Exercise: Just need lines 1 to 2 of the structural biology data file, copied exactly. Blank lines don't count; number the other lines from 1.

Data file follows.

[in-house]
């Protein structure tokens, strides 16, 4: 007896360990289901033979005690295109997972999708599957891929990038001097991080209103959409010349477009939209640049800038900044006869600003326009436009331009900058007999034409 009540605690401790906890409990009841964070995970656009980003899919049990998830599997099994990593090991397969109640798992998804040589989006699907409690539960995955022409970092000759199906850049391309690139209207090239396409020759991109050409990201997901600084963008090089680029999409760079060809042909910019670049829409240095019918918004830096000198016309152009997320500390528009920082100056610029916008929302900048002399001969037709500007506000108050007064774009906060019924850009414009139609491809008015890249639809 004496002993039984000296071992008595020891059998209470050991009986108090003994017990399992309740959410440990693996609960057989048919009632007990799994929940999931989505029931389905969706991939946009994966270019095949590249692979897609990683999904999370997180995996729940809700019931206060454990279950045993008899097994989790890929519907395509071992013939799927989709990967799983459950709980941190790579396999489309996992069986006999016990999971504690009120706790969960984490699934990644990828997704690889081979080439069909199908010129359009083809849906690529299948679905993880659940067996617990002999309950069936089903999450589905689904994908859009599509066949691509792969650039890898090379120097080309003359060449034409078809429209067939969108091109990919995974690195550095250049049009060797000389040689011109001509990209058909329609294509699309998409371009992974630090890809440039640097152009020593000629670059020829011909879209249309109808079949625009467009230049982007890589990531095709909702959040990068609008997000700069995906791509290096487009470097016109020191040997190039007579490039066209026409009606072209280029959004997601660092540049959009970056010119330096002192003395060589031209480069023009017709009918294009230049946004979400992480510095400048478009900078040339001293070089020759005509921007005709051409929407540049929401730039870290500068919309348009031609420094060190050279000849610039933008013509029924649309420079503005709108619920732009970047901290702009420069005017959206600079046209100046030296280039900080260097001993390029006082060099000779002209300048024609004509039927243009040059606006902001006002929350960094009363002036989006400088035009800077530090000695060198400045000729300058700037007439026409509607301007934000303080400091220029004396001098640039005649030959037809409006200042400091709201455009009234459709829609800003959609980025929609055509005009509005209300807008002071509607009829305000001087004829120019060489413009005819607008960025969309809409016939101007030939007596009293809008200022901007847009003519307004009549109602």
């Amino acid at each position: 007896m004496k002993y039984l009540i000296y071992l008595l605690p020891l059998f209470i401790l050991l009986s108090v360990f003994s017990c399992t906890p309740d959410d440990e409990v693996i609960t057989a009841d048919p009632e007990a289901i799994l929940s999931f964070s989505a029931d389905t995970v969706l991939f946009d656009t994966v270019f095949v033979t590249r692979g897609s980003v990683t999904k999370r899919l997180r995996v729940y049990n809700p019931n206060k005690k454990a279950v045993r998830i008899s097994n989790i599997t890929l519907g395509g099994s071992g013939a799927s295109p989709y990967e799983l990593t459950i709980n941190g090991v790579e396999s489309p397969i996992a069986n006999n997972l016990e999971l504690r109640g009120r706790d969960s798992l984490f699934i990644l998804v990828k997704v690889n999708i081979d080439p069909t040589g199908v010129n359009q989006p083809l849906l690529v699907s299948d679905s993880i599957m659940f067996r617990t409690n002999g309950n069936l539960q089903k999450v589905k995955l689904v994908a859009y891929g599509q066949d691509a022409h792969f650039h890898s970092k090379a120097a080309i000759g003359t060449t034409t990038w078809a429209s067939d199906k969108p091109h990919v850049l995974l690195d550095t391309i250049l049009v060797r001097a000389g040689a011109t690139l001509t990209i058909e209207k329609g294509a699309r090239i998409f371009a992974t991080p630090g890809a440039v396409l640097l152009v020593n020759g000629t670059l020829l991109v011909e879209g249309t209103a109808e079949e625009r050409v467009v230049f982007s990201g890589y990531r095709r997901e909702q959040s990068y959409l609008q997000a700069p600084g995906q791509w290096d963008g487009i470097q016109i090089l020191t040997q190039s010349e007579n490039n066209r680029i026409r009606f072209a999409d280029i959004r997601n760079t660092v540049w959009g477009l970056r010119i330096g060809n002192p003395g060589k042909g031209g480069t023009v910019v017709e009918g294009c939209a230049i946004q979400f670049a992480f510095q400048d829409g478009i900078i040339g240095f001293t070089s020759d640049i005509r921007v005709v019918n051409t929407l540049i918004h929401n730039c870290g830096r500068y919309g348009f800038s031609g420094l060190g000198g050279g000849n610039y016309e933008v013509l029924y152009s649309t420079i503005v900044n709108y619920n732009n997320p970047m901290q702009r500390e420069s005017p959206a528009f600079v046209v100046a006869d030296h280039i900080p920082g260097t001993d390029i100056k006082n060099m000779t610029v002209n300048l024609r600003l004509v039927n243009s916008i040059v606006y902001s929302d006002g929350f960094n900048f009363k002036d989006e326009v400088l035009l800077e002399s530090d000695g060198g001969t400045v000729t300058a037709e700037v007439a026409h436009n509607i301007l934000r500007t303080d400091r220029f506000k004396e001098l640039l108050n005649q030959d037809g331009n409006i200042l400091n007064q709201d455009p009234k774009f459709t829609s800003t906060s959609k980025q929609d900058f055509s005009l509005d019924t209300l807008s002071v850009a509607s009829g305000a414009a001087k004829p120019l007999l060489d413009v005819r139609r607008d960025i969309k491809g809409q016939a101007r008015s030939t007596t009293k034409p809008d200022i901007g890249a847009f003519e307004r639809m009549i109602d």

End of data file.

[in-house]
């Protein structure tokens, strides 16, 4: 007896360990289901033979005690295109997972999708599957891929990038001097991080209103959409010349477009939209640049800038900044006869600003326009436009331009900058007999034409 009540605690401790906890409990009841964070995970656009980003899919049990998830599997099994990593090991397969109640798992998804040589989006699907409690539960995955022409970092000759199906850049391309690139209207090239396409020759991109050409990201997901600084963008090089680029999409760079060809042909910019670049829409240095019918918004830096000198016309152009997320500390528009920082100056610029916008929302900048002399001969037709500007506000108050007064774009906060019924850009414009139609491809008015890249639809 004496002993039984000296071992008595020891059998209470050991009986108090003994017990399992309740959410440990693996609960057989048919009632007990799994929940999931989505029931389905969706991939946009994966270019095949590249692979897609990683999904999370997180995996729940809700019931206060454990279950045993008899097994989790890929519907395509071992013939799927989709990967799983459950709980941190790579396999489309996992069986006999016990999971504690009120706790969960984490699934990644990828997704690889081979080439069909199908010129359009083809849906690529299948679905993880659940067996617990002999309950069936089903999450589905689904994908859009599509066949691509792969650039890898090379120097080309003359060449034409078809429209067939969108091109990919995974690195550095250049049009060797000389040689011109001509990209058909329609294509699309998409371009992974630090890809440039640097152009020593000629670059020829011909879209249309109808079949625009467009230049982007890589990531095709909702959040990068609008997000700069995906791509290096487009470097016109020191040997190039007579490039066209026409009606072209280029959004997601660092540049959009970056010119330096002192003395060589031209480069023009017709009918294009230049946004979400992480510095400048478009900078040339001293070089020759005509921007005709051409929407540049929401730039870290500068919309348009031609420094060190050279000849610039933008013509029924649309420079503005709108619920732009970047901290702009420069005017959206600079046209100046030296280039900080260097001993390029006082060099000779002209300048024609004509039927243009040059606006902001006002929350960094009363002036989006400088035009800077530090000695060198400045000729300058700037007439026409509607301007934000303080400091220029004396001098640039005649030959037809409006200042400091709201455009009234459709829609800003959609980025929609055509005009509005209300807008002071509607009829305000001087004829120019060489413009005819607008960025969309809409016939101007030939007596009293809008200022901007847009003519307004009549109602």